Continuing on from the first volume, this second collection of Eromanga-sensei dives headfirst into the competition between five authors all vying for a single publishing spot. Despite the big tease, the publicity stunt ends up feeling inconsequential, barely lasting an episode. It was always a sure bet that Izumi Masamune was going to pull through and, inevitably, he does.
After the competition, Elf Yamada, the self-centred light novelist prodigy, invites Izumi, the sweet and salty Senju Muramasa, and Shido Kunimitsu, who came third place in the competition, to a stunning island owned by her family. The pretence is a ‘writing camp’ though there’s little in the way of actual writing, except for Izumi who writes Senju a one-shot of his now-completed series as, surprise surprise, she turns out to be his biggest fan.
Eromanga-sensei is filled with coincidences like that, most of which are par for the course. But it is a bit of a stretch to accept when flashbacks reveal that Izumi’s first reader and believer in his work was, unbeknownst to him, his adoptive sister Sagiri who then becomes, again unknown to him, the erotic artist of his light novels.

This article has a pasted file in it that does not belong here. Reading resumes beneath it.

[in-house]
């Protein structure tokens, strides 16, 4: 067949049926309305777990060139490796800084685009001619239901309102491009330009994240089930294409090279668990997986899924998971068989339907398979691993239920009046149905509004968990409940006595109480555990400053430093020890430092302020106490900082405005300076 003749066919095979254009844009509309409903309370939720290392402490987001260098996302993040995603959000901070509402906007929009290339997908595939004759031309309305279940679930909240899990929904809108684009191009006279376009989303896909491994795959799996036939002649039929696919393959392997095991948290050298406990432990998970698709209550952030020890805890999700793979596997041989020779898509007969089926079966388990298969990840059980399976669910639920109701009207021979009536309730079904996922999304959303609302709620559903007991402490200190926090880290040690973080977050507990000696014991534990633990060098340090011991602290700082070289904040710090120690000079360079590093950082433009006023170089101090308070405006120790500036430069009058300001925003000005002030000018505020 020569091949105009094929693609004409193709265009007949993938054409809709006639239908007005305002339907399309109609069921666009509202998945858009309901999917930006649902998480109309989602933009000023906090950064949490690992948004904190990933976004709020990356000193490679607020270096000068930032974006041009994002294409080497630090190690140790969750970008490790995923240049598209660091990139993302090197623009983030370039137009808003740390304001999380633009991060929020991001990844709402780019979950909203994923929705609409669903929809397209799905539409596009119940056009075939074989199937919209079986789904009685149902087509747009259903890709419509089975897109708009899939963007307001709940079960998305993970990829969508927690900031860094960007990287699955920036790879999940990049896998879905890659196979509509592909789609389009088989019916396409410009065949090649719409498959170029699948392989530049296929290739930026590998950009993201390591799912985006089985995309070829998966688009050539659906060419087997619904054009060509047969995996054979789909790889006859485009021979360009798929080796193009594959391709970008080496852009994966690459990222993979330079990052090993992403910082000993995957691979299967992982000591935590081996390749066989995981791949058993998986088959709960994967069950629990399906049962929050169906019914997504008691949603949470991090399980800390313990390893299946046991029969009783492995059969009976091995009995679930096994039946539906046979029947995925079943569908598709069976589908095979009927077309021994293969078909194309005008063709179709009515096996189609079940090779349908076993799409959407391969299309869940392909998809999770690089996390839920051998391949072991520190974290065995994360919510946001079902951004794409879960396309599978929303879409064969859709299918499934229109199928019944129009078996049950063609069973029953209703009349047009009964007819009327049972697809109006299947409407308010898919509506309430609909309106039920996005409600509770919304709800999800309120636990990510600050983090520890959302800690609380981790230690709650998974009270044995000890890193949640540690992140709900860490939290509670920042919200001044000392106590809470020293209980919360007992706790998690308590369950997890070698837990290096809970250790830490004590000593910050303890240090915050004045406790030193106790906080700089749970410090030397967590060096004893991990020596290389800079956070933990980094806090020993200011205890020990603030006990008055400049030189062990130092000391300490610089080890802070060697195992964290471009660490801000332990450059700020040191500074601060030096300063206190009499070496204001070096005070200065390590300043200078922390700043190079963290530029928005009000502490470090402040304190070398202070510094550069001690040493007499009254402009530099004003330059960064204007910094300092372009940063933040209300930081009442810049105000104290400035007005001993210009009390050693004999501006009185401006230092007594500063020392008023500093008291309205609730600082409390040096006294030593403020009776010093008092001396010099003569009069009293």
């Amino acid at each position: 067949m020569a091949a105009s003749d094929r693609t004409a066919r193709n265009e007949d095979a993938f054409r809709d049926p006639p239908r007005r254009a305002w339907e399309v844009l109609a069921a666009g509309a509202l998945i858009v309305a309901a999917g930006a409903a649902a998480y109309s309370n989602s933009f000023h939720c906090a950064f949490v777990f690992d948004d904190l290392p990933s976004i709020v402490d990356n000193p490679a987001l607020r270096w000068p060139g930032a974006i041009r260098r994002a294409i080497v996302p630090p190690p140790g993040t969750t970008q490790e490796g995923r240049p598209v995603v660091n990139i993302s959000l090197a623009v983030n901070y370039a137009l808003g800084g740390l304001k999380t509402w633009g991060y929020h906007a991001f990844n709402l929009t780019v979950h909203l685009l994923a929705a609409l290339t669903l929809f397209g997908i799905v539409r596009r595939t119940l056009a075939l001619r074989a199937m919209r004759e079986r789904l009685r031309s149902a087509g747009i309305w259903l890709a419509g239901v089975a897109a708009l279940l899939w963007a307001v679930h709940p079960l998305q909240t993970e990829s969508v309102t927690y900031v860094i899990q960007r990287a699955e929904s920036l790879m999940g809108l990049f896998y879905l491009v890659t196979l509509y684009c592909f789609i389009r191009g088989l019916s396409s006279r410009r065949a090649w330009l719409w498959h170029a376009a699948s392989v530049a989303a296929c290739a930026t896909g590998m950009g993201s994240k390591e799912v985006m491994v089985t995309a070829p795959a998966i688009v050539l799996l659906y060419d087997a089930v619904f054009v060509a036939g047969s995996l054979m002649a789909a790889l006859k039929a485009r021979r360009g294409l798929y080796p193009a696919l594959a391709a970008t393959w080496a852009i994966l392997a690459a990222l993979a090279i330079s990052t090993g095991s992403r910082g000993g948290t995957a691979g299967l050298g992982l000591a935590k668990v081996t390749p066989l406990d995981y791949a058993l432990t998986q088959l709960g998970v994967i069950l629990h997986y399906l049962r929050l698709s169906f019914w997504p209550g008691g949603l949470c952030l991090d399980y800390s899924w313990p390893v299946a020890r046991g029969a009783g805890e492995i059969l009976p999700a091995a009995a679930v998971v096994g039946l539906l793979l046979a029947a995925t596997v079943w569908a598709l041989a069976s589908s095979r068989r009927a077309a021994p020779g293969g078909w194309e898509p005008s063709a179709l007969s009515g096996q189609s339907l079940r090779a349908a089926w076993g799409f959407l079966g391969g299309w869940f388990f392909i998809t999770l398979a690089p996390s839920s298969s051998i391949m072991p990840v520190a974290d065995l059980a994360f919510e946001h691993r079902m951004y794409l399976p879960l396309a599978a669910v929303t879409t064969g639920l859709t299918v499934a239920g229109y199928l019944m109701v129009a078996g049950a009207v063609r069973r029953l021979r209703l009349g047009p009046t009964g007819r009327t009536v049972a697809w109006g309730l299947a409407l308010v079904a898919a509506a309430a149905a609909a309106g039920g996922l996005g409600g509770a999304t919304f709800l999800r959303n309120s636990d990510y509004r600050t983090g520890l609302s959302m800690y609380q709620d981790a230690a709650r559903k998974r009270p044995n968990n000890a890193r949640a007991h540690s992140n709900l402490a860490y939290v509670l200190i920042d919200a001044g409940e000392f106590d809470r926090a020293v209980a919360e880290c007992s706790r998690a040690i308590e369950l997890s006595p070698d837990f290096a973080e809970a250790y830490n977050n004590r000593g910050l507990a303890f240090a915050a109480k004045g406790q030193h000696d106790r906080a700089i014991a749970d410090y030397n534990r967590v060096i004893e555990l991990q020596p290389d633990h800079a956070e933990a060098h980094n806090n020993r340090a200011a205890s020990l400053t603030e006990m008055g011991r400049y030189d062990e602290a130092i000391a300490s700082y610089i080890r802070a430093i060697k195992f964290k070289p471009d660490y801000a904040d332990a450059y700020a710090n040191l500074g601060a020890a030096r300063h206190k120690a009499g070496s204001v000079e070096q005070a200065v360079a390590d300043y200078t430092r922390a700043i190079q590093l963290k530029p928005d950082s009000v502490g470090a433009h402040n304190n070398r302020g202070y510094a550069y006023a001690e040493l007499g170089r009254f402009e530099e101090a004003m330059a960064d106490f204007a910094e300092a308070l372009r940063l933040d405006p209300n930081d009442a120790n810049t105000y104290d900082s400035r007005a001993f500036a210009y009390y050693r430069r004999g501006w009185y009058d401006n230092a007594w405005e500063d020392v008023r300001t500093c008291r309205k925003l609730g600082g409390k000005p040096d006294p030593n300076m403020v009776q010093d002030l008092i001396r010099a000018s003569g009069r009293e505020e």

The rest of the episodes focus on Izumi and Sagiri releasing their new series. Ironically the best and most blatant fanservice here isn’t ecchi, it’s not even in the least bit lewd, but seeing Izumi walk past the otaku from Oreimo was a delight, the better for being tucked away in the credits of the penultimate episode. Were that the series did end there, as the final episode itself was anticlimactic. It seemed more an excuse for the characters to play non-copyright infringing Twister and felt more like an OVA. (The show’s actual OVAs weren’t included with this release.)
As before, there’s a lot to like in Eromanga-sensei, between the bright poppy visuals, the voice cast, the opening and closing themes and the exaggerated look at the publishing industry. But the same issues still persist, namely the sexualisation of its young female characters. Worse was how those characters were framed, with their thighs, bust or butts filling up the screen as they spoke, as if their voices were somehow emanating from those body parts. Yet under the icky is a sometimes sweet, often funny and almost always entertaining series, worth a look if nothing else.
Extras: Textless opening & closing; web previews; trailers